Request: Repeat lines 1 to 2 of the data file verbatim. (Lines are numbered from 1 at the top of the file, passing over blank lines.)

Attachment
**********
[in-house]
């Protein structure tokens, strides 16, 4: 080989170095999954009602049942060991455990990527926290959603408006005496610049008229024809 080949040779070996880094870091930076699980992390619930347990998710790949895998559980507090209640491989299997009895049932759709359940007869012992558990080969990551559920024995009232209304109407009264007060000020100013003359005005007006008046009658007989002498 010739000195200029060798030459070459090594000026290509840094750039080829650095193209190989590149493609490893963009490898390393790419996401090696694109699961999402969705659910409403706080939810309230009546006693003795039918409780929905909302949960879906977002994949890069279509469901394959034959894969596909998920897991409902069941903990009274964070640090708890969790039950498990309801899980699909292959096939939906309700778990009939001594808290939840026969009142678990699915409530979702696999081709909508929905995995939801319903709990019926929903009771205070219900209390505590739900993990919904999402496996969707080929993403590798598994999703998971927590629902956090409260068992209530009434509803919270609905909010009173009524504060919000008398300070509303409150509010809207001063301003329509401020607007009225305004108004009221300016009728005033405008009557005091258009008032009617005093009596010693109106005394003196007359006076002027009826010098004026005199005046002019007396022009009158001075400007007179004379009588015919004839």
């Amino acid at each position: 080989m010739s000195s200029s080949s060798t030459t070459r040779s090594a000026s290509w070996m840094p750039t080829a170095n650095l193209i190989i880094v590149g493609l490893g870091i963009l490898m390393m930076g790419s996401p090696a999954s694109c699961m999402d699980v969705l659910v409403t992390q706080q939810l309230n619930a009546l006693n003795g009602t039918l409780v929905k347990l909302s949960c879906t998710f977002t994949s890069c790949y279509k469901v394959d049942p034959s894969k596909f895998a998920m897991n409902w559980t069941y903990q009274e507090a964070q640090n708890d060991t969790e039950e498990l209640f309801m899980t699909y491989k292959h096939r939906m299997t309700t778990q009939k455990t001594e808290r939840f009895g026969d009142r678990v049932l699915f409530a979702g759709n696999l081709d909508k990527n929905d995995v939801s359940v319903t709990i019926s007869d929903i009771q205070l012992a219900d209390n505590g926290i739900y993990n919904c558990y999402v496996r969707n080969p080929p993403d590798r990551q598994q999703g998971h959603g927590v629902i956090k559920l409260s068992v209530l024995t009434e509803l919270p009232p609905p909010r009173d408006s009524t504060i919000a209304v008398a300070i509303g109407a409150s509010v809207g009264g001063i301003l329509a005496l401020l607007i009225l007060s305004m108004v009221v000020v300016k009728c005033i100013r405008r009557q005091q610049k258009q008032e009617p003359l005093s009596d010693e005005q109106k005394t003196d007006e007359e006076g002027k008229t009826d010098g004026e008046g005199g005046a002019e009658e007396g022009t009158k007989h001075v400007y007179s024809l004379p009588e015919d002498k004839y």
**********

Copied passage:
[in-house]
């Protein structure tokens, strides 16, 4: 080989170095999954009602049942060991455990990527926290959603408006005496610049008229024809 080949040779070996880094870091930076699980992390619930347990998710790949895998559980507090209640491989299997009895049932759709359940007869012992558990080969990551559920024995009232209304109407009264007060000020100013003359005005007006008046009658007989002498 010739000195200029060798030459070459090594000026290509840094750039080829650095193209190989590149493609490893963009490898390393790419996401090696694109699961999402969705659910409403706080939810309230009546006693003795039918409780929905909302949960879906977002994949890069279509469901394959034959894969596909998920897991409902069941903990009274964070640090708890969790039950498990309801899980699909292959096939939906309700778990009939001594808290939840026969009142678990699915409530979702696999081709909508929905995995939801319903709990019926929903009771205070219900209390505590739900993990919904999402496996969707080929993403590798598994999703998971927590629902956090409260068992209530009434509803919270609905909010009173009524504060919000008398300070509303409150509010809207001063301003329509401020607007009225305004108004009221300016009728005033405008009557005091258009008032009617005093009596010693109106005394003196007359006076002027009826010098004026005199005046002019007396022009009158001075400007007179004379009588015919004839």